August 9, 2019
The technology environment is constantly evolving which means exciting opportunities and significant threats to our business and personal data. There are many ways to protect our technology but one of the most important comes in the form of security patches. Our computers run on operating systems. These operating systems have built-in safeguards that mitigate the risk of a security breach but they need to be constantly updated to stop new threats that are arising daily. Security patches update those safeguards and close security holes.
With that said, Windows 7 is reaching its end of life, meaning it will not receive any security patches after January 14, 2020. Windows 8, 8.1, and 10 will be the only consumer versions still supported. After that date, known vulnerabilities will not be closed giving potential unwanted access to the computer. The ramifications are endless if this happens to you or your business. Hackers could do anything from stealing information that can be sold on the dark web to holding all the files on the computer hostage through ransomware.
Another issue that arises is compliance. HIPAA and PCI will not accept Windows 7 after the end of life date and other software (especially financial reporting software) will cease to be supported on that platform.
Regardless of what devices are being used, users need to be updating them periodically. All versions of Windows that receive updates will get security patches the second Tuesday of every month so, at the bare minimum, users should be running a Windows update at that time.
Devices using Windows 7 can still be used after January 14, 2020 but know the associated security risks and seriously consider upgrading to Windows 10. Windows 10 includes better protection against malware, ransomware, and operates similarly to Windows 7.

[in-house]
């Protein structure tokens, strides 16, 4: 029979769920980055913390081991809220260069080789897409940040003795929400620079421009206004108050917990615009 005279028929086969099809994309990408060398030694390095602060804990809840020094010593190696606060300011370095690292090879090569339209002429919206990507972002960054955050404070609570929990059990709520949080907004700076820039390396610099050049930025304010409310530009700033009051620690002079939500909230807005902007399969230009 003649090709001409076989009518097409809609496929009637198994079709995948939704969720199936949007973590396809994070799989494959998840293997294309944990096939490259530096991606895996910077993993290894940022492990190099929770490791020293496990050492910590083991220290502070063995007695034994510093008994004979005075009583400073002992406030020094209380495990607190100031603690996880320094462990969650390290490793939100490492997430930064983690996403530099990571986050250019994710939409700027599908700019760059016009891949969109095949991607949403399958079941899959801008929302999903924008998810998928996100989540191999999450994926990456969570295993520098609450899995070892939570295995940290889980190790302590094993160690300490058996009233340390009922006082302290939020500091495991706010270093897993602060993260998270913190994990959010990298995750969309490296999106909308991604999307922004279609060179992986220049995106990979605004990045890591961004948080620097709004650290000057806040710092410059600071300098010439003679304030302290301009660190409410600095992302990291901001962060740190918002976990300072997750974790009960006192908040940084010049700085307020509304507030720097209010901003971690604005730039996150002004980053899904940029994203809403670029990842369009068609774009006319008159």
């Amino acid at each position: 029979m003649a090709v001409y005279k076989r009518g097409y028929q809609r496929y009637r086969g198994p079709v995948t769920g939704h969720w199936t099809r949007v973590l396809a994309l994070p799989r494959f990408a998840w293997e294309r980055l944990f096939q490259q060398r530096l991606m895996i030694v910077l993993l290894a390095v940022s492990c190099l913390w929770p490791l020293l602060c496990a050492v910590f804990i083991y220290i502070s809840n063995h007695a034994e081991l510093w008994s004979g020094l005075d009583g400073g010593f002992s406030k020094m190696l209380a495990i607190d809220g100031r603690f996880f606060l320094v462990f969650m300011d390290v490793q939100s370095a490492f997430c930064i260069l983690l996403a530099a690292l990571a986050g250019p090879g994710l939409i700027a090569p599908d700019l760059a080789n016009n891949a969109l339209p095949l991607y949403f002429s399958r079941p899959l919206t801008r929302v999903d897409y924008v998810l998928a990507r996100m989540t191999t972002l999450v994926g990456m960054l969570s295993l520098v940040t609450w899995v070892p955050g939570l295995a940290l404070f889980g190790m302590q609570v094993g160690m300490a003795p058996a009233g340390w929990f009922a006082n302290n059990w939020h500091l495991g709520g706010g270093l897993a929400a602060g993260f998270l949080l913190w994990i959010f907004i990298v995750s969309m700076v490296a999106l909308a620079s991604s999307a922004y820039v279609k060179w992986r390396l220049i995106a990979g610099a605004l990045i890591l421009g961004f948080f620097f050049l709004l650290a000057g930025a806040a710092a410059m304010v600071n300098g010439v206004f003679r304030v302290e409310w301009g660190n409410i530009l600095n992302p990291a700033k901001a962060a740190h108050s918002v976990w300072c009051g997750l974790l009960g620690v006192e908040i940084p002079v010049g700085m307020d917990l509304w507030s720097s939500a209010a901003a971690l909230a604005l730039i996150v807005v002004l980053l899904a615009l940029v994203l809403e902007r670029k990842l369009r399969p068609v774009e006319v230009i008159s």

Ensuring the safety of client data is a top priority. Please feel free to visit with one of our team members about any technology security question.
If you’re starting a second business, then you know everything that’s involved with a business launch. However, there are a few business basics that every entrepreneur should revisit before diving into another enterprise. Consider these business basics and then put them into a well-thought-out business plan:
The 2019 small and midsized business (SMB) Cyberthreat Study from Keeper Security reported that nearly two out of three SMB owners do not feel threatened by or are not concerned about cyber attacks. Yet, in the previous year’s study, two out of three business owners reported falling victim to some level of data breach.
We can all get caught up in the day…meetings, calls, texts, emails and the myriad of other workday demands that pile up quickly and can create unwanted stress.